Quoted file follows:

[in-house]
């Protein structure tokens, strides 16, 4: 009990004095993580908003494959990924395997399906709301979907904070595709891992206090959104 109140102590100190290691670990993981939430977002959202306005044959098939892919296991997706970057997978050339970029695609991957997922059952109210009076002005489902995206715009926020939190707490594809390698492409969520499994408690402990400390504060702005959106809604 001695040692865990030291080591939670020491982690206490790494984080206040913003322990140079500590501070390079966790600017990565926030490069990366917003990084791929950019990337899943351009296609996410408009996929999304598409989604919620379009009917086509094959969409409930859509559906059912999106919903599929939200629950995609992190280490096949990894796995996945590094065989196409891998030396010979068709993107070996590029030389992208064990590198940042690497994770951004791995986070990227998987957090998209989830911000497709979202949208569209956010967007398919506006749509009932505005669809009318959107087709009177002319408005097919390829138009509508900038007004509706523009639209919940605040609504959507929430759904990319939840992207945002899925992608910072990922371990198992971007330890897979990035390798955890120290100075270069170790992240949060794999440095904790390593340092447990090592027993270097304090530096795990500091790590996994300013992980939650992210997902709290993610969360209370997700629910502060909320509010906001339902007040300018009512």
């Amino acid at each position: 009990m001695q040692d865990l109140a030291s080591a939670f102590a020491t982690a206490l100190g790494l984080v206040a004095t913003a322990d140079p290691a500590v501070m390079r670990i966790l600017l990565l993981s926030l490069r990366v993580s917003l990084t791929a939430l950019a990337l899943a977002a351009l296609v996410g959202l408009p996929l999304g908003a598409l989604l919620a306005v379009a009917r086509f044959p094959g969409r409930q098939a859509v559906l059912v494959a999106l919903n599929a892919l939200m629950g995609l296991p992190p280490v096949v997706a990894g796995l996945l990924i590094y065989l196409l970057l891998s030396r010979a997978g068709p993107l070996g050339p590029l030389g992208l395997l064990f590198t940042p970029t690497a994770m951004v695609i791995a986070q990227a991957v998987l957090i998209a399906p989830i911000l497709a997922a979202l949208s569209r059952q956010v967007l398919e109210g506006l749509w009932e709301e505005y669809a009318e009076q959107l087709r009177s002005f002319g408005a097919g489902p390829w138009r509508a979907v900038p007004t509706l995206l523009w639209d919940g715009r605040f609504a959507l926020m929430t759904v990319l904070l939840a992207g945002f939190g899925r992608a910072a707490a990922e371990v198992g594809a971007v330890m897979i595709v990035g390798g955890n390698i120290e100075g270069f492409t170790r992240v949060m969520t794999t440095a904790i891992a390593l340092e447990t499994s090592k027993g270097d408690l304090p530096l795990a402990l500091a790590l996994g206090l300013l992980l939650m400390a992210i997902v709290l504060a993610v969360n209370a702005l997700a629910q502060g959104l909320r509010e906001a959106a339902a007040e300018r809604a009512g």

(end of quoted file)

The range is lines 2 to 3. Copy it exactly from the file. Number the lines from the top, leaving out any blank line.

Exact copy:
């Protein structure tokens, strides 16, 4: 009990004095993580908003494959990924395997399906709301979907904070595709891992206090959104 109140102590100190290691670990993981939430977002959202306005044959098939892919296991997706970057997978050339970029695609991957997922059952109210009076002005489902995206715009926020939190707490594809390698492409969520499994408690402990400390504060702005959106809604 001695040692865990030291080591939670020491982690206490790494984080206040913003322990140079500590501070390079966790600017990565926030490069990366917003990084791929950019990337899943351009296609996410408009996929999304598409989604919620379009009917086509094959969409409930859509559906059912999106919903599929939200629950995609992190280490096949990894796995996945590094065989196409891998030396010979068709993107070996590029030389992208064990590198940042690497994770951004791995986070990227998987957090998209989830911000497709979202949208569209956010967007398919506006749509009932505005669809009318959107087709009177002319408005097919390829138009509508900038007004509706523009639209919940605040609504959507929430759904990319939840992207945002899925992608910072990922371990198992971007330890897979990035390798955890120290100075270069170790992240949060794999440095904790390593340092447990090592027993270097304090530096795990500091790590996994300013992980939650992210997902709290993610969360209370997700629910502060909320509010906001339902007040300018009512």
């Amino acid at each position: 009990m001695q040692d865990l109140a030291s080591a939670f102590a020491t982690a206490l100190g790494l984080v206040a004095t913003a322990d140079p290691a500590v501070m390079r670990i966790l600017l990565l993981s926030l490069r990366v993580s917003l990084t791929a939430l950019a990337l899943a977002a351009l296609v996410g959202l408009p996929l999304g908003a598409l989604l919620a306005v379009a009917r086509f044959p094959g969409r409930q098939a859509v559906l059912v494959a999106l919903n599929a892919l939200m629950g995609l296991p992190p280490v096949v997706a990894g796995l996945l990924i590094y065989l196409l970057l891998s030396r010979a997978g068709p993107l070996g050339p590029l030389g992208l395997l064990f590198t940042p970029t690497a994770m951004v695609i791995a986070q990227a991957v998987l957090i998209a399906p989830i911000l497709a997922a979202l949208s569209r059952q956010v967007l398919e109210g506006l749509w009932e709301e505005y669809a009318e009076q959107l087709r009177s002005f002319g408005a097919g489902p390829w138009r509508a979907v900038p007004t509706l995206l523009w639209d919940g715009r605040f609504a959507l926020m929430t759904v990319l904070l939840a992207g945002f939190g899925r992608a910072a707490a990922e371990v198992g594809a971007v330890m897979i595709v990035g390798g955890n390698i120290e100075g270069f492409t170790r992240v949060m969520t794999t440095a904790i891992a390593l340092e447990t499994s090592k027993g270097d408690l304090p530096l795990a402990l500091a790590l996994g206090l300013l992980l939650m400390a992210i997902v709290l504060a993610v969360n209370a702005l997700a629910q502060g959104l909320r509010e906001a959106a339902a007040e300018r809604a009512g």